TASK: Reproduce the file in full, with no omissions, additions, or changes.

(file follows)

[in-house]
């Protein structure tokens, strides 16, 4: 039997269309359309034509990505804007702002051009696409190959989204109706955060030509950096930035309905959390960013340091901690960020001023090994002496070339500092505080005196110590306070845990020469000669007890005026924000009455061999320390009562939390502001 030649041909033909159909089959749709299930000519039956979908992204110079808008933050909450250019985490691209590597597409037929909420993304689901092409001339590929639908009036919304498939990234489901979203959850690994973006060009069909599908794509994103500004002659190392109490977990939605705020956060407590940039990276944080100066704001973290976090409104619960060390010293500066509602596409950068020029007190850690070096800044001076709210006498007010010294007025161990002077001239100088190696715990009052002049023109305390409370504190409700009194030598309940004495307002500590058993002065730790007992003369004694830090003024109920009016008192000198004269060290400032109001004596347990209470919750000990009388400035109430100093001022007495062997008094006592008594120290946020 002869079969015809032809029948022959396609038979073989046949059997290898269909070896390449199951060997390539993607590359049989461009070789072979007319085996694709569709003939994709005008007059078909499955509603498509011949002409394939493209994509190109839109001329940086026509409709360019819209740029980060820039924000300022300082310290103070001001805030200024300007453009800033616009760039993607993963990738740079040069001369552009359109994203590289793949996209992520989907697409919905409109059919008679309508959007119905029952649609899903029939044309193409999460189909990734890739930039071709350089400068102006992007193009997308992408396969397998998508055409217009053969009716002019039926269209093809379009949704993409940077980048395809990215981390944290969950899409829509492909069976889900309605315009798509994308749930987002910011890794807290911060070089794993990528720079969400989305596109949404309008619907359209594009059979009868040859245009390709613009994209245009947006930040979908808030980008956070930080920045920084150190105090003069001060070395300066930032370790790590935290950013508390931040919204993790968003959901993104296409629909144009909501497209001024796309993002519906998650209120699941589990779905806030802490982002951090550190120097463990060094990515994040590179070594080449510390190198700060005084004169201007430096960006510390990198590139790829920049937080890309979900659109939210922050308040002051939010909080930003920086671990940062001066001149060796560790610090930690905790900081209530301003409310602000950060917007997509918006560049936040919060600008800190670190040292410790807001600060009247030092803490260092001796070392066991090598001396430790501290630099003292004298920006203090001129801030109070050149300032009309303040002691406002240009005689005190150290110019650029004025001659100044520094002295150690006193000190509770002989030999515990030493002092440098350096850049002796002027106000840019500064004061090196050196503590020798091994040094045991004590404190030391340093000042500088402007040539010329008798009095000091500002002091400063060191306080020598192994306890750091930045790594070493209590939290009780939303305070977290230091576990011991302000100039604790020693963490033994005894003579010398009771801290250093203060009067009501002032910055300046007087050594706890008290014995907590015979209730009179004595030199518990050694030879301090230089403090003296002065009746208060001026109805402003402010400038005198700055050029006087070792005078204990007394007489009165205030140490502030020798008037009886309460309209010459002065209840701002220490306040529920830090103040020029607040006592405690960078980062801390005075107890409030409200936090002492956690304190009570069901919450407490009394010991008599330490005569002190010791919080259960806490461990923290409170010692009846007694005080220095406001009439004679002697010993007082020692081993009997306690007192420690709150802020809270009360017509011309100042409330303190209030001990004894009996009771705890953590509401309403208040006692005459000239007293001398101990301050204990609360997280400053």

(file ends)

[in-house]
């Protein structure tokens, strides 16, 4: 039997269309359309034509990505804007702002051009696409190959989204109706955060030509950096930035309905959390960013340091901690960020001023090994002496070339500092505080005196110590306070845990020469000669007890005026924000009455061999320390009562939390502001 030649041909033909159909089959749709299930000519039956979908992204110079808008933050909450250019985490691209590597597409037929909420993304689901092409001339590929639908009036919304498939990234489901979203959850690994973006060009069909599908794509994103500004002659190392109490977990939605705020956060407590940039990276944080100066704001973290976090409104619960060390010293500066509602596409950068020029007190850690070096800044001076709210006498007010010294007025161990002077001239100088190696715990009052002049023109305390409370504190409700009194030598309940004495307002500590058993002065730790007992003369004694830090003024109920009016008192000198004269060290400032109001004596347990209470919750000990009388400035109430100093001022007495062997008094006592008594120290946020 002869079969015809032809029948022959396609038979073989046949059997290898269909070896390449199951060997390539993607590359049989461009070789072979007319085996694709569709003939994709005008007059078909499955509603498509011949002409394939493209994509190109839109001329940086026509409709360019819209740029980060820039924000300022300082310290103070001001805030200024300007453009800033616009760039993607993963990738740079040069001369552009359109994203590289793949996209992520989907697409919905409109059919008679309508959007119905029952649609899903029939044309193409999460189909990734890739930039071709350089400068102006992007193009997308992408396969397998998508055409217009053969009716002019039926269209093809379009949704993409940077980048395809990215981390944290969950899409829509492909069976889900309605315009798509994308749930987002910011890794807290911060070089794993990528720079969400989305596109949404309008619907359209594009059979009868040859245009390709613009994209245009947006930040979908808030980008956070930080920045920084150190105090003069001060070395300066930032370790790590935290950013508390931040919204993790968003959901993104296409629909144009909501497209001024796309993002519906998650209120699941589990779905806030802490982002951090550190120097463990060094990515994040590179070594080449510390190198700060005084004169201007430096960006510390990198590139790829920049937080890309979900659109939210922050308040002051939010909080930003920086671990940062001066001149060796560790610090930690905790900081209530301003409310602000950060917007997509918006560049936040919060600008800190670190040292410790807001600060009247030092803490260092001796070392066991090598001396430790501290630099003292004298920006203090001129801030109070050149300032009309303040002691406002240009005689005190150290110019650029004025001659100044520094002295150690006193000190509770002989030999515990030493002092440098350096850049002796002027106000840019500064004061090196050196503590020798091994040094045991004590404190030391340093000042500088402007040539010329008798009095000091500002002091400063060191306080020598192994306890750091930045790594070493209590939290009780939303305070977290230091576990011991302000100039604790020693963490033994005894003579010398009771801290250093203060009067009501002032910055300046007087050594706890008290014995907590015979209730009179004595030199518990050694030879301090230089403090003296002065009746208060001026109805402003402010400038005198700055050029006087070792005078204990007394007489009165205030140490502030020798008037009886309460309209010459002065209840701002220490306040529920830090103040020029607040006592405690960078980062801390005075107890409030409200936090002492956690304190009570069901919450407490009394010991008599330490005569002190010791919080259960806490461990923290409170010692009846007694005080220095406001009439004679002697010993007082020692081993009997306690007192420690709150802020809270009360017509011309100042409330303190209030001990004894009996009771705890953590509401309403208040006692005459000239007293001398101990301050204990609360997280400053």